Pauline W. Chen

"Final Exam: A Surgeon's Reflections on Mortality"

(Reviewed by Eleanor Bukowsky FEB 10, 2008)

"Why are we so bad at taking care of the dying?"

Final Exam by Pauline W. Chen

Surgeon Pauline Chen's Final Exam is a searing indictment of the way in which the medical establishment often fails to provide palliative care for dying patients. The introspective Chen puts her own behavior under the microscope as well; she admits that she has avoided giving her dying patients the time and treatment that might have made their final days more meaningful and less painful.

Medicine is "a profession made attractive by the power to cure," says Chen. Few medical students yearn to care for the dying. However, as the population ages, more and more people will pass away after a prolonged illness. Physicians play a role in "shepherding the terminally ill and their families through the intricacies of the end." Chen calls this ability to help guide patients through end-of-life illnesses their "final exam." Unfortunately, most doctors, until now, would earn a failing grade.

There are a number of obstacles that prevent physicians from helping and comforting the terminally ill: many physicians (and laymen) have an aversion to death; some doctors believe that getting too emotionally involved with patients may lead to a loss of objectivity; since medical schools have traditionally avoided discussing end-of-life care with their students, most doctors are poorly prepared to deal compassionately with their dying patients. Fortunately, new programs are being established in a number of medical schools across the country that, one hopes, will help doctors treat both the living and the dying with equal skill.

Final Exam is divided into three sections: "Principles" describes how medical school teach their students to approach death; "Practice" shows how the clinical work that a doctor performs each day influences his attitude towards death; "Reappraisal" is Chen's look at some hopeful signs that end-of-life care is at last being taken seriously in medical schools and hospitals.

Chen culls examples from her fifteen years of clinical experience to illustrate her points. There is a haunting anecdote about Joseph and Juliette, an elderly couple who had been married for over fifty years. They were childless retired teachers and virtually inseparable. When Juliette developed an intractable pneumonia during a frigid Chicago winter, Joseph was bereft. He stood by helplessly while his beloved spouse deteriorated. Juliette passed away after futile antibiotic treatment, dialysis, and the use of a ventilator left her little more than a shell of her former self. Juliette's doctors edged away from her more and more as her condition worsened. When his wife died after nearly four weeks in the hospital, eighty-five year old Joseph shuffled off alone, with no one to offer him consolation or guidance. Juliette's physicians lost interest in her case when they saw that they could not save her.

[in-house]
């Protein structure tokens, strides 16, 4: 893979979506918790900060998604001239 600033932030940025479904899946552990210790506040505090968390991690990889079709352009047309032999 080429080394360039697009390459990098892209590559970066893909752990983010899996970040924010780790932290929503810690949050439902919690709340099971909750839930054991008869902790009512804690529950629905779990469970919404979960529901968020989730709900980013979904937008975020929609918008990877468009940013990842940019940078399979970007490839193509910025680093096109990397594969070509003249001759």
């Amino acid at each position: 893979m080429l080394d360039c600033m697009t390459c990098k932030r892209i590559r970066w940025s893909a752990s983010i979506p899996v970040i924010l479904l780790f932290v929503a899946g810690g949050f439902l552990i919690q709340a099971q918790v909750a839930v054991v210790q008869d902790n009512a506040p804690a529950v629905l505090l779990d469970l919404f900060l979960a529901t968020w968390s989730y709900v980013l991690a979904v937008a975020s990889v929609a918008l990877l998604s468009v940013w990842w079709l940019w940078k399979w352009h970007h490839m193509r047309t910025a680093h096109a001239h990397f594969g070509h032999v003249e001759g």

"Preparing for death may be the most difficult exam of all, but it is one that will, finally, free us to live." What will help physicians pass this final and extremely important test? There are some promising ideas that are changing the face of patient care. Specially trained doctors and nurses will routinely discuss diagnoses, prognoses, and treatment with dying patients and their families. When a patient is clearly failing, the medical team will provide palliative care to relieve the patient of her physical pain. The team will also discuss with the patient and her relatives what options they have to make her last weeks more comfortable. Although Chen's prose is elegant and heartfelt, Final Exam is not easy to read because of its bleak subject matter. However, it is necessary for all of us to be more aware of how we, as a society, have failed to treat our dying with the love and respect that they received when they were healthy and fully productive members of their communities.

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Read a chapter excerpt from Final Exam at Random House

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About the Author:

Pauline W. ChenPauline W. Chen attended Harvard University and the Feinberg School of Medicine at Northwestern University and completed her surgical training at Yale University, the National Cancer Institute (National Institutes of Health), and UCLA, where she was most recently a member of the faculty. In 1999, she was named the UCLA Outstanding Physician of the Year. Dr. Chen’s first nationally published piece, “Dead Enough? The Paradox of Brain Death,” appeared in the fall 2005 issue of The Virginia Quarterly Review and was a finalist for a 2006 National Magazine Award. She is also the 2005 cowinner of the Staige D. Blackford Prize for Nonfiction and was a finalist for the 2002 James Kirkwood Prize in Creative Writing.

She lives near Boston with her husband and children. About Us | Subscribe | Review Team | History | ©1998-2014